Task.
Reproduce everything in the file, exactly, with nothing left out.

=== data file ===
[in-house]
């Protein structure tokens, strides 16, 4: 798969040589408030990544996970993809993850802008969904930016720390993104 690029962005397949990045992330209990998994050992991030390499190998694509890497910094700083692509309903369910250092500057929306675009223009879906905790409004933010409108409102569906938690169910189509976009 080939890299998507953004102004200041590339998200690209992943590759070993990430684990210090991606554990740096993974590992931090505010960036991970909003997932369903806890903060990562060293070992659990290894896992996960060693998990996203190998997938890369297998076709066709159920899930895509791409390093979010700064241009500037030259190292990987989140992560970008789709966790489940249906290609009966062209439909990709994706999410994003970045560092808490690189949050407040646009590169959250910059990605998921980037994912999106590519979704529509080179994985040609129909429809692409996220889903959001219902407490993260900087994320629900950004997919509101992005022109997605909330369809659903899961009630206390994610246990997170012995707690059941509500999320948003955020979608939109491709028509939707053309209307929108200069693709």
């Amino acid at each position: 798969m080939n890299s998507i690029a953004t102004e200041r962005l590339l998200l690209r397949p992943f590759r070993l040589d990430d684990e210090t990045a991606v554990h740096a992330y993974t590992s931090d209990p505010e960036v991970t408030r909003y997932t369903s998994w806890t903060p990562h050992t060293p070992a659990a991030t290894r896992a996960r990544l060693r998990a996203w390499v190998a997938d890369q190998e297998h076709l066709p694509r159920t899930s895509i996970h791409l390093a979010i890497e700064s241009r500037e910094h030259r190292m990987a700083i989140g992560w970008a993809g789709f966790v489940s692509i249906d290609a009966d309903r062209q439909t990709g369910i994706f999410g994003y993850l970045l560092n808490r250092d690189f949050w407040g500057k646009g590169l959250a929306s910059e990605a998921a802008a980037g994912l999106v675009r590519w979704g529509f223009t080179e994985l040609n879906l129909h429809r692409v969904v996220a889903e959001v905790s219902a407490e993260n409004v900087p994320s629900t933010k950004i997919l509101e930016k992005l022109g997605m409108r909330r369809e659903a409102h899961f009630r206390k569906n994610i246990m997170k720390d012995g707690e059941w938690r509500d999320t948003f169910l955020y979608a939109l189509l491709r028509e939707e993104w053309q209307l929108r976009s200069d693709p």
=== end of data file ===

[in-house]
């Protein structure tokens, strides 16, 4: 798969040589408030990544996970993809993850802008969904930016720390993104 690029962005397949990045992330209990998994050992991030390499190998694509890497910094700083692509309903369910250092500057929306675009223009879906905790409004933010409108409102569906938690169910189509976009 080939890299998507953004102004200041590339998200690209992943590759070993990430684990210090991606554990740096993974590992931090505010960036991970909003997932369903806890903060990562060293070992659990290894896992996960060693998990996203190998997938890369297998076709066709159920899930895509791409390093979010700064241009500037030259190292990987989140992560970008789709966790489940249906290609009966062209439909990709994706999410994003970045560092808490690189949050407040646009590169959250910059990605998921980037994912999106590519979704529509080179994985040609129909429809692409996220889903959001219902407490993260900087994320629900950004997919509101992005022109997605909330369809659903899961009630206390994610246990997170012995707690059941509500999320948003955020979608939109491709028509939707053309209307929108200069693709």
């Amino acid at each position: 798969m080939n890299s998507i690029a953004t102004e200041r962005l590339l998200l690209r397949p992943f590759r070993l040589d990430d684990e210090t990045a991606v554990h740096a992330y993974t590992s931090d209990p505010e960036v991970t408030r909003y997932t369903s998994w806890t903060p990562h050992t060293p070992a659990a991030t290894r896992a996960r990544l060693r998990a996203w390499v190998a997938d890369q190998e297998h076709l066709p694509r159920t899930s895509i996970h791409l390093a979010i890497e700064s241009r500037e910094h030259r190292m990987a700083i989140g992560w970008a993809g789709f966790v489940s692509i249906d290609a009966d309903r062209q439909t990709g369910i994706f999410g994003y993850l970045l560092n808490r250092d690189f949050w407040g500057k646009g590169l959250a929306s910059e990605a998921a802008a980037g994912l999106v675009r590519w979704g529509f223009t080179e994985l040609n879906l129909h429809r692409v969904v996220a889903e959001v905790s219902a407490e993260n409004v900087p994320s629900t933010k950004i997919l509101e930016k992005l022109g997605m409108r909330r369809e659903a409102h899961f009630r206390k569906n994610i246990m997170k720390d012995g707690e059941w938690r509500d999320t948003f169910l955020y979608a939109l189509l491709r028509e939707e993104w053309q209307l929108r976009s200069d693709p």